Follow this link and read the THU Tales with​ Pedro Conti


When Andrés Esteban Menza Vados heard that one of his 3D idols would be attending Trojan Horse in 2014, he knew he had to also go to the event. That artist was Alessandro Baldasseroni, a character artist who has worked at Blur Studio and Riot Games.

“I heard about THU one day checking the 3DTotal forums,” says Menza, a 24-year-old Colombian multimedia engineer, “and I saw a post saying that Alessandro, who was one of my very first inspirations in this field, was attending an art event. To be honest, I didn't care about anyone else, and I knew that it was my chance to meet him.”

This opportunity to meet an idol was a big deal for Menza. In Colombia, the 3D and entertainment industry is still relatively young and mainly focuses on advertising and video games, Menza says. 

“The advertisement market is really interesting due to the kind of products that can be achieved, but it’s highly monopolized by a few big studios that sub-contract animators and modelers just for some projects, and just to get the credits, artists use to offer their work really cheap, almost free, and that is dangerous for the market.”

Menza, who conferred with fellow artist and teacher Sergio Andrés Ortiz González about some of the challenges and hard truths of the Colombian 3D/CG industry for this story, notes that the advertising market also has some very tight schedules.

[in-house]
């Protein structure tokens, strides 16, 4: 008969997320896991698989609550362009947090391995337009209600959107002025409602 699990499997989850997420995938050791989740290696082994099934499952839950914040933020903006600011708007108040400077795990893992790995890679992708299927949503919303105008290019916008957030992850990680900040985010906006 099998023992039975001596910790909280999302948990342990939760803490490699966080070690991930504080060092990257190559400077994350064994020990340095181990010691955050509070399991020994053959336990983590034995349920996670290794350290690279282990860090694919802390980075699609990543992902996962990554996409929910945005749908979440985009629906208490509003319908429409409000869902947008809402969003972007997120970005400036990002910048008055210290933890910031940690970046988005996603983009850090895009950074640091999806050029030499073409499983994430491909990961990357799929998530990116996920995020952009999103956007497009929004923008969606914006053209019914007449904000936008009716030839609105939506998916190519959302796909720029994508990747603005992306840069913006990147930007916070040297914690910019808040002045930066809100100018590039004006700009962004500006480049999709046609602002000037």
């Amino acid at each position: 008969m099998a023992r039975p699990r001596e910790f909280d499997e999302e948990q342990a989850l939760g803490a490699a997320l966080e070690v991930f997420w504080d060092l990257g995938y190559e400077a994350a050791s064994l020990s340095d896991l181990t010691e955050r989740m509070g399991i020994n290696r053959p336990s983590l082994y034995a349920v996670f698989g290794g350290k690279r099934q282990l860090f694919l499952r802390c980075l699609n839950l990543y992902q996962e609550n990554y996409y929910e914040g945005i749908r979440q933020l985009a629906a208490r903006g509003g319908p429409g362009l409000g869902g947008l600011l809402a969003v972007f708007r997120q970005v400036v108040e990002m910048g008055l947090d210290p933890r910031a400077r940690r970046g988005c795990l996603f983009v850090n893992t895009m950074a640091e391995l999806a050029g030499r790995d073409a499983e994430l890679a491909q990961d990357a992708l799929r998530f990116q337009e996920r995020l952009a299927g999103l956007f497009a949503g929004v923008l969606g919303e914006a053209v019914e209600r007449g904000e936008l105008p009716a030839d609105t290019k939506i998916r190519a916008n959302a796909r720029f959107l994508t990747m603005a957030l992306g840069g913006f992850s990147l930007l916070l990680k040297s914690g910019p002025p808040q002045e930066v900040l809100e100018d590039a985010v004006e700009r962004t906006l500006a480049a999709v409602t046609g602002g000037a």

“Artists need to work really fast and hard, and most of the time, quality is compromised, and quantity seems to be more important. The payment is not good at all and payment dates are not assured, mostly because clients don’t understand the hard work required, and the managers of the studios take the art as business.”

Things are somewhat brighter in the Colombian video games industry. Menza suggests this industry has grown through the entrepreneurship of young and visionary people who “develop interesting and creative products using great and different tools such as 3D/2D packages and popular game engines.”

The video games field in the country consists of small studios and start-ups. That, says Menza, makes it easier to find a job without being connected with a big studio. On the down side, at least for 3D artists, “the most vacancies are for developers and graphical designers, because a lot of studios focus their work on apps and smartphone games.”

If all this sounds a little depressing (or even familiar), it isn’t from any lack of enthusiasm. “Colombia has a lot of talent,” states Menza, “and there are hundreds of artists looking forward to find a job.” 

The challenge for some artists, though, is looking outside the country at what other locations are achieving. “Colombian artists, managers and owners need to see all the things that can be accomplished and all the artistic work needed, and how really good studios around the world prefer quality before quantity,” explains Menza. “That’s why, most of us want to work in studios where, artistic work is really appreciated, and our work is taken as an important task, not just a business.”

“This is one of the reasons I spent a lot of money to attend THU,” adds Menza, “to know what else the entertainment industry offers, to know how artists work, to learn what is needed to work in the industry as an artist, bring this knowledge to my country and, maybe, start changing the mindset.” 

After that first THU in 2014, Menza ultimately got even more out of the event than just hearing Baldasseroni talk and by meeting him. “After THU I was a different person. I know it sounds like a cliche phrase but it is true. My work has improved a lot because of the advice I received. Without THU, it could have taken months or years to learn.” 


Follow this link and read the THU Tales with​ Pedro Conti